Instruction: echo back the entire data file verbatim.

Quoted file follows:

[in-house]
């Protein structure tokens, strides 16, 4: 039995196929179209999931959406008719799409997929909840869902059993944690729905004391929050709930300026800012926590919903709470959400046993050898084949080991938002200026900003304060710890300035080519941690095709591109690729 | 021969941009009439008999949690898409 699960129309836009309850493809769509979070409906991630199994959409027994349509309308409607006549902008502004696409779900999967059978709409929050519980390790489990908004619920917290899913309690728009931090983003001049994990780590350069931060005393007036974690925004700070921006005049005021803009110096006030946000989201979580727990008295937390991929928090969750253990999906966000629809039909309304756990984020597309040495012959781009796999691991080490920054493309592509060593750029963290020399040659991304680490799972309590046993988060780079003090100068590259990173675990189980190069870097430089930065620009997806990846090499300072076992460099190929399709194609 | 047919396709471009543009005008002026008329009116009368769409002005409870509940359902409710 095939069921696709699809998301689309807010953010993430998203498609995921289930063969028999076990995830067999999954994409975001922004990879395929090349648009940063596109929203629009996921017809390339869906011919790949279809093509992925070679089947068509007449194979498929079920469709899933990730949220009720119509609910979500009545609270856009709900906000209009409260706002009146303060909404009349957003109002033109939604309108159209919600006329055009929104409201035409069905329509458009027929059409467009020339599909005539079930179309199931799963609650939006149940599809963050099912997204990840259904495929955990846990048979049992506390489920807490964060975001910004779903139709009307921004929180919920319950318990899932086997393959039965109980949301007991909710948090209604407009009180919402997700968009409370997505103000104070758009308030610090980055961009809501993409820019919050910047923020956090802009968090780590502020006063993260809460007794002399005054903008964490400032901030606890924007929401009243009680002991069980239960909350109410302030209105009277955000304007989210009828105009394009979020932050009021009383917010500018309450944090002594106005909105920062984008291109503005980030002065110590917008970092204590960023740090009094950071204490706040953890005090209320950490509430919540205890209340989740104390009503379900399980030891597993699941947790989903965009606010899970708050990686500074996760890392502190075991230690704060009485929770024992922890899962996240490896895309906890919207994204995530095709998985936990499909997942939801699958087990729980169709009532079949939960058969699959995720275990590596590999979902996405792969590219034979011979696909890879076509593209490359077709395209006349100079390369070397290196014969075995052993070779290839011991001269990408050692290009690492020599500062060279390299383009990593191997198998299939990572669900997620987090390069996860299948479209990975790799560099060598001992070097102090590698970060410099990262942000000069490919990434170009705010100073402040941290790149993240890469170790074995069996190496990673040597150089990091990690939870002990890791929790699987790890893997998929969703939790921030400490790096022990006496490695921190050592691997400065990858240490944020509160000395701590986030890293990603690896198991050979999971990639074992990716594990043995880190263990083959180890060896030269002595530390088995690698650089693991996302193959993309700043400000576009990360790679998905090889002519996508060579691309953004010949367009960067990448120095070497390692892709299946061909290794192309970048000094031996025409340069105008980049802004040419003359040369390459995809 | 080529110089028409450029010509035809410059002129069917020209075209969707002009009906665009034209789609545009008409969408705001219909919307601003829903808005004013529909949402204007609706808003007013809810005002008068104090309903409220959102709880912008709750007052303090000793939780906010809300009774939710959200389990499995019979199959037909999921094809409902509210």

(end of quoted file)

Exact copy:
[in-house]
């Protein structure tokens, strides 16, 4: 039995196929179209999931959406008719799409997929909840869902059993944690729905004391929050709930300026800012926590919903709470959400046993050898084949080991938002200026900003304060710890300035080519941690095709591109690729 | 021969941009009439008999949690898409 699960129309836009309850493809769509979070409906991630199994959409027994349509309308409607006549902008502004696409779900999967059978709409929050519980390790489990908004619920917290899913309690728009931090983003001049994990780590350069931060005393007036974690925004700070921006005049005021803009110096006030946000989201979580727990008295937390991929928090969750253990999906966000629809039909309304756990984020597309040495012959781009796999691991080490920054493309592509060593750029963290020399040659991304680490799972309590046993988060780079003090100068590259990173675990189980190069870097430089930065620009997806990846090499300072076992460099190929399709194609 | 047919396709471009543009005008002026008329009116009368769409002005409870509940359902409710 095939069921696709699809998301689309807010953010993430998203498609995921289930063969028999076990995830067999999954994409975001922004990879395929090349648009940063596109929203629009996921017809390339869906011919790949279809093509992925070679089947068509007449194979498929079920469709899933990730949220009720119509609910979500009545609270856009709900906000209009409260706002009146303060909404009349957003109002033109939604309108159209919600006329055009929104409201035409069905329509458009027929059409467009020339599909005539079930179309199931799963609650939006149940599809963050099912997204990840259904495929955990846990048979049992506390489920807490964060975001910004779903139709009307921004929180919920319950318990899932086997393959039965109980949301007991909710948090209604407009009180919402997700968009409370997505103000104070758009308030610090980055961009809501993409820019919050910047923020956090802009968090780590502020006063993260809460007794002399005054903008964490400032901030606890924007929401009243009680002991069980239960909350109410302030209105009277955000304007989210009828105009394009979020932050009021009383917010500018309450944090002594106005909105920062984008291109503005980030002065110590917008970092204590960023740090009094950071204490706040953890005090209320950490509430919540205890209340989740104390009503379900399980030891597993699941947790989903965009606010899970708050990686500074996760890392502190075991230690704060009485929770024992922890899962996240490896895309906890919207994204995530095709998985936990499909997942939801699958087990729980169709009532079949939960058969699959995720275990590596590999979902996405792969590219034979011979696909890879076509593209490359077709395209006349100079390369070397290196014969075995052993070779290839011991001269990408050692290009690492020599500062060279390299383009990593191997198998299939990572669900997620987090390069996860299948479209990975790799560099060598001992070097102090590698970060410099990262942000000069490919990434170009705010100073402040941290790149993240890469170790074995069996190496990673040597150089990091990690939870002990890791929790699987790890893997998929969703939790921030400490790096022990006496490695921190050592691997400065990858240490944020509160000395701590986030890293990603690896198991050979999971990639074992990716594990043995880190263990083959180890060896030269002595530390088995690698650089693991996302193959993309700043400000576009990360790679998905090889002519996508060579691309953004010949367009960067990448120095070497390692892709299946061909290794192309970048000094031996025409340069105008980049802004040419003359040369390459995809 | 080529110089028409450029010509035809410059002129069917020209075209969707002009009906665009034209789609545009008409969408705001219909919307601003829903808005004013529909949402204007609706808003007013809810005002008068104090309903409220959102709880912008709750007052303090000793939780906010809300009774939710959200389990499995019979199959037909999921094809409902509210």